Vt. ag officials push to expand local dairy processing capacity
EAST ARLINGTON, Vt. (WCAX) - Vermont agriculture officials say they have a plan to help dairy farmers boost their bottom line. The state wants to use federal dollars to increase dairy processing capacity, and in doing so, expand local markets.
The owners of Wilcox Ice Cream believe they have hit their capacity for product production, but the East Arlington company’s owners dream of a sweeter future.
“A processor grant that can help us get new pieces of equipment that would go into our existing plant -- right within our same footprint -- would allow us to make a massive amount more product,” said the company’s Chris Wilcox. She says processing the products is what restricts them from growing and that if they can expand, they would add a new bar-making machine, ice cream machine, and filling machine. Wilcox says this isn’t just for them and that expansion would create a ripple effect. “It would allow us to dramatically increase production and therefore sales, and therefore using more Vermont milk.”
“It’s significantly more money that has been invested in grants than in recent memory,” said Laura Ginsburg with the Vermont Agency of Agriculture, Food and Markets. The agency is soon unlocking $13 million for Vermont milk processing. The USDA money is from a special round of funding appropriated to aid Vermont in response to Horizon Organics’ exit from the region that was prompted by the recent shutdown of a Massachusetts processing plant.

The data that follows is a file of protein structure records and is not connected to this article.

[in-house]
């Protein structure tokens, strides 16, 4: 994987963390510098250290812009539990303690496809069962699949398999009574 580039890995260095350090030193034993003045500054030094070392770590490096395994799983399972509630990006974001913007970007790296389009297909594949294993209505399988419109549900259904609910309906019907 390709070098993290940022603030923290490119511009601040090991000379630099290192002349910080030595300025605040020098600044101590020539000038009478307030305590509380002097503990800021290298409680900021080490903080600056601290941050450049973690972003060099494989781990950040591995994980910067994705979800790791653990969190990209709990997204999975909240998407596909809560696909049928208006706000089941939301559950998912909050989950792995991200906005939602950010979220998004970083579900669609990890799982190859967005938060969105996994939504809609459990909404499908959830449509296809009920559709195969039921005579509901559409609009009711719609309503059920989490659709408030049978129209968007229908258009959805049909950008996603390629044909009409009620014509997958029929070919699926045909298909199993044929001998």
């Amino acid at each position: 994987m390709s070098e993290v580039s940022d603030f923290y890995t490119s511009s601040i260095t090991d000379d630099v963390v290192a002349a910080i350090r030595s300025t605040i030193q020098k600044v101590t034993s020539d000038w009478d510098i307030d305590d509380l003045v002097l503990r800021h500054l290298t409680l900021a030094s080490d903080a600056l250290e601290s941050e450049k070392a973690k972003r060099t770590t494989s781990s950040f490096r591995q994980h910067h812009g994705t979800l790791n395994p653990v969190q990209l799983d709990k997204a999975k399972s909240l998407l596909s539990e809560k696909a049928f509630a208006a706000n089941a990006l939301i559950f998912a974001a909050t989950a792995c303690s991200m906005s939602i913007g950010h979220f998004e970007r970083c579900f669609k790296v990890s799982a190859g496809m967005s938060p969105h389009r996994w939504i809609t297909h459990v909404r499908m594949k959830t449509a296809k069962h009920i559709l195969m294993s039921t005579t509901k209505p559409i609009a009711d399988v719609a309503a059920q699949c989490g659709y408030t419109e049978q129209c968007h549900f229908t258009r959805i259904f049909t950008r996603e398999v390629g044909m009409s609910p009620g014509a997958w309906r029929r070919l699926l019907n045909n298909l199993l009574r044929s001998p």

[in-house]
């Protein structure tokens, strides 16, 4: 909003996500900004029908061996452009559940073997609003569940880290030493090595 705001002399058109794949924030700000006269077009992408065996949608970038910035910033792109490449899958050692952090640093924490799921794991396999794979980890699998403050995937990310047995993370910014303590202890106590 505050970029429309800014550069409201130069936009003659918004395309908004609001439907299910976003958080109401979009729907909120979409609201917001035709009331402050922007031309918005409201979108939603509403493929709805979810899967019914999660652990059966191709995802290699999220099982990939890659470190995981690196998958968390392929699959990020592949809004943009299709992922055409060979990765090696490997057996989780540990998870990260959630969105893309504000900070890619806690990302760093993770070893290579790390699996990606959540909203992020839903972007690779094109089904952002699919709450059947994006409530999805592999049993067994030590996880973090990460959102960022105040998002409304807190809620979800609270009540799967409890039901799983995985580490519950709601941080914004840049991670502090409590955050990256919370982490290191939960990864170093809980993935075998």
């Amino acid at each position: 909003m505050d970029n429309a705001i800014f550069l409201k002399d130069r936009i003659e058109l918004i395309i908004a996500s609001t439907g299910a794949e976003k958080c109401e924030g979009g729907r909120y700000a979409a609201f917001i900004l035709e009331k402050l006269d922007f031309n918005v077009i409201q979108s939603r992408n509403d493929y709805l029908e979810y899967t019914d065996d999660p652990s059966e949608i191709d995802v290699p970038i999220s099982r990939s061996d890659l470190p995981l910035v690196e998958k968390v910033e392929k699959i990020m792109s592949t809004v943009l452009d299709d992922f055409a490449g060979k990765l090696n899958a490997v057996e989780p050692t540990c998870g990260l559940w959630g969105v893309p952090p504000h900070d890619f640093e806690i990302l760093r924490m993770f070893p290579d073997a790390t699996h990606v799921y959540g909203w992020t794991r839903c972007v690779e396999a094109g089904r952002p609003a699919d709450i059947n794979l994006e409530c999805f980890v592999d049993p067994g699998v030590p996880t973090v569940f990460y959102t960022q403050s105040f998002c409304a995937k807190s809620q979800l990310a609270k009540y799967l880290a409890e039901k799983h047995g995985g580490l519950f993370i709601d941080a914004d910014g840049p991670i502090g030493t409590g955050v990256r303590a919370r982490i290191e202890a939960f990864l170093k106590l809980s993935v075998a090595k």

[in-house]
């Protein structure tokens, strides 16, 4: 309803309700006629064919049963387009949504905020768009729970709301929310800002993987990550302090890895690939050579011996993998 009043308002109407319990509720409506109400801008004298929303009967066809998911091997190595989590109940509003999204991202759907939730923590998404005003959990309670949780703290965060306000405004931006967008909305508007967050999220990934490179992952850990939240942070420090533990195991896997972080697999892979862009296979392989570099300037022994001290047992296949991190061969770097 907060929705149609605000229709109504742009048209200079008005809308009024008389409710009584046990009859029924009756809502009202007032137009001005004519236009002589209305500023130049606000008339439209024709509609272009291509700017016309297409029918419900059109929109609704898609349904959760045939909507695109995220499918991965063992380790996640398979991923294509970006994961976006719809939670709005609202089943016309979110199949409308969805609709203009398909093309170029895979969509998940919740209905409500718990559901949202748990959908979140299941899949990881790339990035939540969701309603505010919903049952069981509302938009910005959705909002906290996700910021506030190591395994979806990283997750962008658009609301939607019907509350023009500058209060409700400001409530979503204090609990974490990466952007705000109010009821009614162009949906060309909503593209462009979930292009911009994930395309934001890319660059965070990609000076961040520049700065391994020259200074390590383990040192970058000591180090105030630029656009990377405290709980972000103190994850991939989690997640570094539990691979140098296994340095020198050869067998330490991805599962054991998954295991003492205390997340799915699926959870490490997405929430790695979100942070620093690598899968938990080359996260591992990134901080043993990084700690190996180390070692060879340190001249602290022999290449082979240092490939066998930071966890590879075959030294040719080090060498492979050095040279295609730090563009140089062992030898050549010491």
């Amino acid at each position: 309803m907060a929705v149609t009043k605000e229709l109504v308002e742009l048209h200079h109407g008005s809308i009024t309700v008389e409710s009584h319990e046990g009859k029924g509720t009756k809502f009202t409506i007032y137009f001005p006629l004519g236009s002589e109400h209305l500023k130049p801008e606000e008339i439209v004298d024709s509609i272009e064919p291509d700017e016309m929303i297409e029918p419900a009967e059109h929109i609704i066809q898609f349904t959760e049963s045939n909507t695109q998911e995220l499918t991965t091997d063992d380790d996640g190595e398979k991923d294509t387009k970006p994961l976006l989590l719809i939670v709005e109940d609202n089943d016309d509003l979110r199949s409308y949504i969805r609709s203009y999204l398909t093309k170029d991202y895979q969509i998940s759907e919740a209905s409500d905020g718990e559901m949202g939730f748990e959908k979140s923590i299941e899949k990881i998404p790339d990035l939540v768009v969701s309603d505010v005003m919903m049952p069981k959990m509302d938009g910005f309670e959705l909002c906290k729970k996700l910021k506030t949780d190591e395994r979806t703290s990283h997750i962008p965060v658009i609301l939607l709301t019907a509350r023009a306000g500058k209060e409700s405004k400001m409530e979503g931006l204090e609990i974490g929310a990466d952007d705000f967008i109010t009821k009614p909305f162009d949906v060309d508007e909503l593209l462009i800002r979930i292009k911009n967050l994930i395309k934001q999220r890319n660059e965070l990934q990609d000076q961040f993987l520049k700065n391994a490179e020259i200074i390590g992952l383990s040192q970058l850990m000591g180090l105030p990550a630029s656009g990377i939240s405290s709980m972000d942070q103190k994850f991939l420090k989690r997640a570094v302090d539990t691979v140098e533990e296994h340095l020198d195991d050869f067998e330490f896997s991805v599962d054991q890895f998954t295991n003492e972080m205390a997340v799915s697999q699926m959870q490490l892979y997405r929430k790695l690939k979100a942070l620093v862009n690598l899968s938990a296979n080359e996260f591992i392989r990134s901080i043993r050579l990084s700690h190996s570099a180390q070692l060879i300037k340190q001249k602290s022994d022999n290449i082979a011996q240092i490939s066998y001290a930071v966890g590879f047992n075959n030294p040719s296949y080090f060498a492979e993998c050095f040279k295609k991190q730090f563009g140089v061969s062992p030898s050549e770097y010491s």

Ginsburg says local processing was identified as a pinch point and she says they believe expanding it will keep more dairy operations afloat. “We want to make sure that the Northeast is positioning itself as being able to process the milk we produce, first and foremost,” she said. “If we have vibrant and diversified processing, farmers have places for their milk to go with assurance.”
The kind of processing that Wilcox Ice Cream is seeking. While they currently purchase dairy from another processor, they say expanded processing will also enable them to cut out the middleman and buy direct from the farmers. “My hope would be that we could enter into contracts with folks that they could get a consistent price for their milk that they could live on,” Wilcox said.
As the funding rolls out, the ag agency is watching to see if a competitive price advantage develops for Vermont milk products. The agency will be accepting applications for this funding starting at the end of January.
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